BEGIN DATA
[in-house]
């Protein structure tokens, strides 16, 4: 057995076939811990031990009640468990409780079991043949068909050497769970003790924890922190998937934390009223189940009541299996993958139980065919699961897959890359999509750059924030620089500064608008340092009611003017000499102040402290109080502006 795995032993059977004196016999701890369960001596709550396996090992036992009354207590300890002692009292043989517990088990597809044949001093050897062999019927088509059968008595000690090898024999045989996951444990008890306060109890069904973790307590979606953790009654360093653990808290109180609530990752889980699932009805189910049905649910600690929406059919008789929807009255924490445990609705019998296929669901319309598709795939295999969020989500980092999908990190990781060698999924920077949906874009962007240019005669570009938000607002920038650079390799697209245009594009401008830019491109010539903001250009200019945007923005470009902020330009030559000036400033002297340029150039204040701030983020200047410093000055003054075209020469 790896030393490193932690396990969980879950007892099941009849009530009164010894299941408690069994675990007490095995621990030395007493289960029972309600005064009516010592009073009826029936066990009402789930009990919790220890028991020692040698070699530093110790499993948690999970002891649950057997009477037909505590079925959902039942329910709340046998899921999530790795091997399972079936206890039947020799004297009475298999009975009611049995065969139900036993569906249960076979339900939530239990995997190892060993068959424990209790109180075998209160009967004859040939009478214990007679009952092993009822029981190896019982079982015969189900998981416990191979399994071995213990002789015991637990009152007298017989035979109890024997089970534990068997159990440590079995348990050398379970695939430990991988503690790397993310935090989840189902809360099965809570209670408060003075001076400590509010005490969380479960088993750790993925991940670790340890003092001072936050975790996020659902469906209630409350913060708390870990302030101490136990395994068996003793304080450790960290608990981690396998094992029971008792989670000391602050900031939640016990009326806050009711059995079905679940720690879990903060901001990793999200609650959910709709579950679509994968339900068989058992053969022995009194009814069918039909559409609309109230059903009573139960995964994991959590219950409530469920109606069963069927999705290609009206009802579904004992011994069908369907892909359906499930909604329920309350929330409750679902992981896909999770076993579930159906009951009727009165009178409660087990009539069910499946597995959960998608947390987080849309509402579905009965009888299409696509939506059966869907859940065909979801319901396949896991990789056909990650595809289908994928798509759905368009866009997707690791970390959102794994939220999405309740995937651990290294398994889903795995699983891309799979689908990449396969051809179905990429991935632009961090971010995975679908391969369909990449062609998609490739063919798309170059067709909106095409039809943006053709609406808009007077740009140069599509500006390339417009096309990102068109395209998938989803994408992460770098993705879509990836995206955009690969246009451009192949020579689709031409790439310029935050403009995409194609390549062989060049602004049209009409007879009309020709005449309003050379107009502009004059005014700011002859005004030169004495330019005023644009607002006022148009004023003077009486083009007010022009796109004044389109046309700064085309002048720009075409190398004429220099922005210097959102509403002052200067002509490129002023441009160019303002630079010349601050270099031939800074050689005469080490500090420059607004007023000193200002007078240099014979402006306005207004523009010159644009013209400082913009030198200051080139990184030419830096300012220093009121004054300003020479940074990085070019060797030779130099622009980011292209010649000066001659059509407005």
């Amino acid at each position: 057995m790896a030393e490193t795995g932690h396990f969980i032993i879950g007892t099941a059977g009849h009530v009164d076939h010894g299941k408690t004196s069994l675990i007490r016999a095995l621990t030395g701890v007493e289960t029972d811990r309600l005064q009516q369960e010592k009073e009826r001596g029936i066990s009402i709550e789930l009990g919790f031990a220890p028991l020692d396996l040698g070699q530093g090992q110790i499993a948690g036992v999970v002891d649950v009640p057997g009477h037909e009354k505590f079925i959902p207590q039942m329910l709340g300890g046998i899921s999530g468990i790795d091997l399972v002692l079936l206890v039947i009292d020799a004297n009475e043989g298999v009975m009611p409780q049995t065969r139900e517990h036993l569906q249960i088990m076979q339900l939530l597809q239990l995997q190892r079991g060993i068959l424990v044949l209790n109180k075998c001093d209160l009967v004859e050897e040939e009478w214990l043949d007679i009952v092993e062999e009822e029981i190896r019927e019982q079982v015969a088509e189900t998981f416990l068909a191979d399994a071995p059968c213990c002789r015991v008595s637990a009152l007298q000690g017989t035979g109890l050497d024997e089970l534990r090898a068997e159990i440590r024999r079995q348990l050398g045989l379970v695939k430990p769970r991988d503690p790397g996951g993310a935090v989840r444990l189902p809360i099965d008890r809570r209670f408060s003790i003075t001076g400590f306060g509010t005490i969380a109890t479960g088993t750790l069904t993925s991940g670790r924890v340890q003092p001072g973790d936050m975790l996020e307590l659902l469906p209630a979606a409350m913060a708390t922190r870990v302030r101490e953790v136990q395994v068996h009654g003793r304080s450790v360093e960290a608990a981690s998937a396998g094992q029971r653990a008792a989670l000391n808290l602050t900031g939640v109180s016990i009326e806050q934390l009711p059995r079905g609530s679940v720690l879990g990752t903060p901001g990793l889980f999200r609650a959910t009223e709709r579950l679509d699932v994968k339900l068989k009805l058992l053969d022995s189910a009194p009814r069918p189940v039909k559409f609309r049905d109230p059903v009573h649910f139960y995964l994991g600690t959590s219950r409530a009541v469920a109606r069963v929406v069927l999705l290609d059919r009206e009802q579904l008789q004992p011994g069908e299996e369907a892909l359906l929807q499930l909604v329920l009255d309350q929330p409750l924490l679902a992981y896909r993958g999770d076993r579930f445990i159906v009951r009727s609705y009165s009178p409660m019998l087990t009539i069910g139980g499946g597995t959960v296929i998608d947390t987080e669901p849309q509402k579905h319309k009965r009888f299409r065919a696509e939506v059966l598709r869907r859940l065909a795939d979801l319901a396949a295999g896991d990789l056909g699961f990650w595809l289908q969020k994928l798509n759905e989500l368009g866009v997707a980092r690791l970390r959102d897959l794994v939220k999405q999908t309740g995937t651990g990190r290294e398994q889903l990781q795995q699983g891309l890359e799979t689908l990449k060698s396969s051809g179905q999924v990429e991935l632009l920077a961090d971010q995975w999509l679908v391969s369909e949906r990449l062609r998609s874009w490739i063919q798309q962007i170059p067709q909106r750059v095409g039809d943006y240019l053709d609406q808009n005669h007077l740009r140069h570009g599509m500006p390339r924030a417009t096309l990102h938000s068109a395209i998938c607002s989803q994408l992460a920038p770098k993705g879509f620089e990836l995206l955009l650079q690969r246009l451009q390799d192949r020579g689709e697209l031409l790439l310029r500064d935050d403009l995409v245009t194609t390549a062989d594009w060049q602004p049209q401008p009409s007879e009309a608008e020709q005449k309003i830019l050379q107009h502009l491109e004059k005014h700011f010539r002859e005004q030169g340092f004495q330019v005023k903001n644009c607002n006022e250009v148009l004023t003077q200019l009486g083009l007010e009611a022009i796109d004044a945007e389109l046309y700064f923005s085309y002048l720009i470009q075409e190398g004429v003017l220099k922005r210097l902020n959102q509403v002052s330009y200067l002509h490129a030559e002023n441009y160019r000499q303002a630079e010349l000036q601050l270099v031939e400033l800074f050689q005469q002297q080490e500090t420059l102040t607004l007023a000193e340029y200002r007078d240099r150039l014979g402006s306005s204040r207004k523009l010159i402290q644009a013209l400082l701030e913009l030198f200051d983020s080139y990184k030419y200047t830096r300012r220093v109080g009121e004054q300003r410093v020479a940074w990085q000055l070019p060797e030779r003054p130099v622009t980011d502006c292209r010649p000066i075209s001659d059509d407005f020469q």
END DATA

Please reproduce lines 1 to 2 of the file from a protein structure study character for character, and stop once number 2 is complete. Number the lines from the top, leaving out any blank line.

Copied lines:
[in-house]
């Protein structure tokens, strides 16, 4: 057995076939811990031990009640468990409780079991043949068909050497769970003790924890922190998937934390009223189940009541299996993958139980065919699961897959890359999509750059924030620089500064608008340092009611003017000499102040402290109080502006 795995032993059977004196016999701890369960001596709550396996090992036992009354207590300890002692009292043989517990088990597809044949001093050897062999019927088509059968008595000690090898024999045989996951444990008890306060109890069904973790307590979606953790009654360093653990808290109180609530990752889980699932009805189910049905649910600690929406059919008789929807009255924490445990609705019998296929669901319309598709795939295999969020989500980092999908990190990781060698999924920077949906874009962007240019005669570009938000607002920038650079390799697209245009594009401008830019491109010539903001250009200019945007923005470009902020330009030559000036400033002297340029150039204040701030983020200047410093000055003054075209020469 790896030393490193932690396990969980879950007892099941009849009530009164010894299941408690069994675990007490095995621990030395007493289960029972309600005064009516010592009073009826029936066990009402789930009990919790220890028991020692040698070699530093110790499993948690999970002891649950057997009477037909505590079925959902039942329910709340046998899921999530790795091997399972079936206890039947020799004297009475298999009975009611049995065969139900036993569906249960076979339900939530239990995997190892060993068959424990209790109180075998209160009967004859040939009478214990007679009952092993009822029981190896019982079982015969189900998981416990191979399994071995213990002789015991637990009152007298017989035979109890024997089970534990068997159990440590079995348990050398379970695939430990991988503690790397993310935090989840189902809360099965809570209670408060003075001076400590509010005490969380479960088993750790993925991940670790340890003092001072936050975790996020659902469906209630409350913060708390870990302030101490136990395994068996003793304080450790960290608990981690396998094992029971008792989670000391602050900031939640016990009326806050009711059995079905679940720690879990903060901001990793999200609650959910709709579950679509994968339900068989058992053969022995009194009814069918039909559409609309109230059903009573139960995964994991959590219950409530469920109606069963069927999705290609009206009802579904004992011994069908369907892909359906499930909604329920309350929330409750679902992981896909999770076993579930159906009951009727009165009178409660087990009539069910499946597995959960998608947390987080849309509402579905009965009888299409696509939506059966869907859940065909979801319901396949896991990789056909990650595809289908994928798509759905368009866009997707690791970390959102794994939220999405309740995937651990290294398994889903795995699983891309799979689908990449396969051809179905990429991935632009961090971010995975679908391969369909990449062609998609490739063919798309170059067709909106095409039809943006053709609406808009007077740009140069599509500006390339417009096309990102068109395209998938989803994408992460770098993705879509990836995206955009690969246009451009192949020579689709031409790439310029935050403009995409194609390549062989060049602004049209009409007879009309020709005449309003050379107009502009004059005014700011002859005004030169004495330019005023644009607002006022148009004023003077009486083009007010022009796109004044389109046309700064085309002048720009075409190398004429220099922005210097959102509403002052200067002509490129002023441009160019303002630079010349601050270099031939800074050689005469080490500090420059607004007023000193200002007078240099014979402006306005207004523009010159644009013209400082913009030198200051080139990184030419830096300012220093009121004054300003020479940074990085070019060797030779130099622009980011292209010649000066001659059509407005």